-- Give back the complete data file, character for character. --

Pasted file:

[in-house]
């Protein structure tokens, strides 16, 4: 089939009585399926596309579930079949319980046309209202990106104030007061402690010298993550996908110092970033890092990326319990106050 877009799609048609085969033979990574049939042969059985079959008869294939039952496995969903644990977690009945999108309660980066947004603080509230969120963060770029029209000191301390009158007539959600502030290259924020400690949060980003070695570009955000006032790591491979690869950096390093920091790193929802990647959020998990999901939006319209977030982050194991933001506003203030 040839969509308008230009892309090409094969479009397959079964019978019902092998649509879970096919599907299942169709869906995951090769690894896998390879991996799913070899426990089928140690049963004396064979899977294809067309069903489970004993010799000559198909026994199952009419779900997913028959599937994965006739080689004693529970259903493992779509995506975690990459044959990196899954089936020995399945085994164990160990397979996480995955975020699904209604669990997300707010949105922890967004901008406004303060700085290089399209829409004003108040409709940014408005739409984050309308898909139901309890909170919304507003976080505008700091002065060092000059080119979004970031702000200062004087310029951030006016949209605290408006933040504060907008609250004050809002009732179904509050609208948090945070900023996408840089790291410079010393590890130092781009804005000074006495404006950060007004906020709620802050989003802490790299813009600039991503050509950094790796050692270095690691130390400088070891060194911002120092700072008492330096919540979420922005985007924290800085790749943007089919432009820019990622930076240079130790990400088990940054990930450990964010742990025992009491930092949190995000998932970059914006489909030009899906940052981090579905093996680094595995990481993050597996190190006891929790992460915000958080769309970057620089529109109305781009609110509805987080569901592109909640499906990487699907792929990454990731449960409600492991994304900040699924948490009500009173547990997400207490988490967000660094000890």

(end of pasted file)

[in-house]
């Protein structure tokens, strides 16, 4: 089939009585399926596309579930079949319980046309209202990106104030007061402690010298993550996908110092970033890092990326319990106050 877009799609048609085969033979990574049939042969059985079959008869294939039952496995969903644990977690009945999108309660980066947004603080509230969120963060770029029209000191301390009158007539959600502030290259924020400690949060980003070695570009955000006032790591491979690869950096390093920091790193929802990647959020998990999901939006319209977030982050194991933001506003203030 040839969509308008230009892309090409094969479009397959079964019978019902092998649509879970096919599907299942169709869906995951090769690894896998390879991996799913070899426990089928140690049963004396064979899977294809067309069903489970004993010799000559198909026994199952009419779900997913028959599937994965006739080689004693529970259903493992779509995506975690990459044959990196899954089936020995399945085994164990160990397979996480995955975020699904209604669990997300707010949105922890967004901008406004303060700085290089399209829409004003108040409709940014408005739409984050309308898909139901309890909170919304507003976080505008700091002065060092000059080119979004970031702000200062004087310029951030006016949209605290408006933040504060907008609250004050809002009732179904509050609208948090945070900023996408840089790291410079010393590890130092781009804005000074006495404006950060007004906020709620802050989003802490790299813009600039991503050509950094790796050692270095690691130390400088070891060194911002120092700072008492330096919540979420922005985007924290800085790749943007089919432009820019990622930076240079130790990400088990940054990930450990964010742990025992009491930092949190995000998932970059914006489909030009899906940052981090579905093996680094595995990481993050597996190190006891929790992460915000958080769309970057620089529109109305781009609110509805987080569901592109909640499906990487699907792929990454990731449960409600492991994304900040699924948490009500009173547990997400207490988490967000660094000890």